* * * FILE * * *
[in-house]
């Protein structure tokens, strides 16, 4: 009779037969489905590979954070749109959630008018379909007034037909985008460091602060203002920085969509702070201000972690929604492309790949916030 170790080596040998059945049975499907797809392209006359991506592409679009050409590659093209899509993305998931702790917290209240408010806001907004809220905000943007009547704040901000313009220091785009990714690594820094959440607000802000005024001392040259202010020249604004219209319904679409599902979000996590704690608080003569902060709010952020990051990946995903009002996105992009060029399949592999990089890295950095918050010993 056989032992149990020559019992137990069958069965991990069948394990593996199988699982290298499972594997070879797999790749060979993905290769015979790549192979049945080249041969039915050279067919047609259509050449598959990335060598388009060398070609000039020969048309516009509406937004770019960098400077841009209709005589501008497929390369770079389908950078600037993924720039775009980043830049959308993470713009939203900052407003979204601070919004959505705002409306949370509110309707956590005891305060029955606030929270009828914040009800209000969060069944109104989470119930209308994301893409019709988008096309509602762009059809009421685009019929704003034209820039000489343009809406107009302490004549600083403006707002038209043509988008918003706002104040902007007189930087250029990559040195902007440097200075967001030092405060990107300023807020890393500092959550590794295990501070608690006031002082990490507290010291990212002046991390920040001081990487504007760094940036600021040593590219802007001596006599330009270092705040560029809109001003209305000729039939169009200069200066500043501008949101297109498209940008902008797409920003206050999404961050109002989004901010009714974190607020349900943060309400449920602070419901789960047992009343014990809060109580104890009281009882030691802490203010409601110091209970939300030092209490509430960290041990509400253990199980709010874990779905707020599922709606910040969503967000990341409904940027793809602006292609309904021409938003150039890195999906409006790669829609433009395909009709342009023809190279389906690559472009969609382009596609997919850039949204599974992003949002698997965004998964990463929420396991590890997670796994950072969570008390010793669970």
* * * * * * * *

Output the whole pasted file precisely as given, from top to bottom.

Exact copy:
[in-house]
């Protein structure tokens, strides 16, 4: 009779037969489905590979954070749109959630008018379909007034037909985008460091602060203002920085969509702070201000972690929604492309790949916030 170790080596040998059945049975499907797809392209006359991506592409679009050409590659093209899509993305998931702790917290209240408010806001907004809220905000943007009547704040901000313009220091785009990714690594820094959440607000802000005024001392040259202010020249604004219209319904679409599902979000996590704690608080003569902060709010952020990051990946995903009002996105992009060029399949592999990089890295950095918050010993 056989032992149990020559019992137990069958069965991990069948394990593996199988699982290298499972594997070879797999790749060979993905290769015979790549192979049945080249041969039915050279067919047609259509050449598959990335060598388009060398070609000039020969048309516009509406937004770019960098400077841009209709005589501008497929390369770079389908950078600037993924720039775009980043830049959308993470713009939203900052407003979204601070919004959505705002409306949370509110309707956590005891305060029955606030929270009828914040009800209000969060069944109104989470119930209308994301893409019709988008096309509602762009059809009421685009019929704003034209820039000489343009809406107009302490004549600083403006707002038209043509988008918003706002104040902007007189930087250029990559040195902007440097200075967001030092405060990107300023807020890393500092959550590794295990501070608690006031002082990490507290010291990212002046991390920040001081990487504007760094940036600021040593590219802007001596006599330009270092705040560029809109001003209305000729039939169009200069200066500043501008949101297109498209940008902008797409920003206050999404961050109002989004901010009714974190607020349900943060309400449920602070419901789960047992009343014990809060109580104890009281009882030691802490203010409601110091209970939300030092209490509430960290041990509400253990199980709010874990779905707020599922709606910040969503967000990341409904940027793809602006292609309904021409938003150039890195999906409006790669829609433009395909009709342009023809190279389906690559472009969609382009596609997919850039949204599974992003949002698997965004998964990463929420396991590890997670796994950072969570008390010793669970």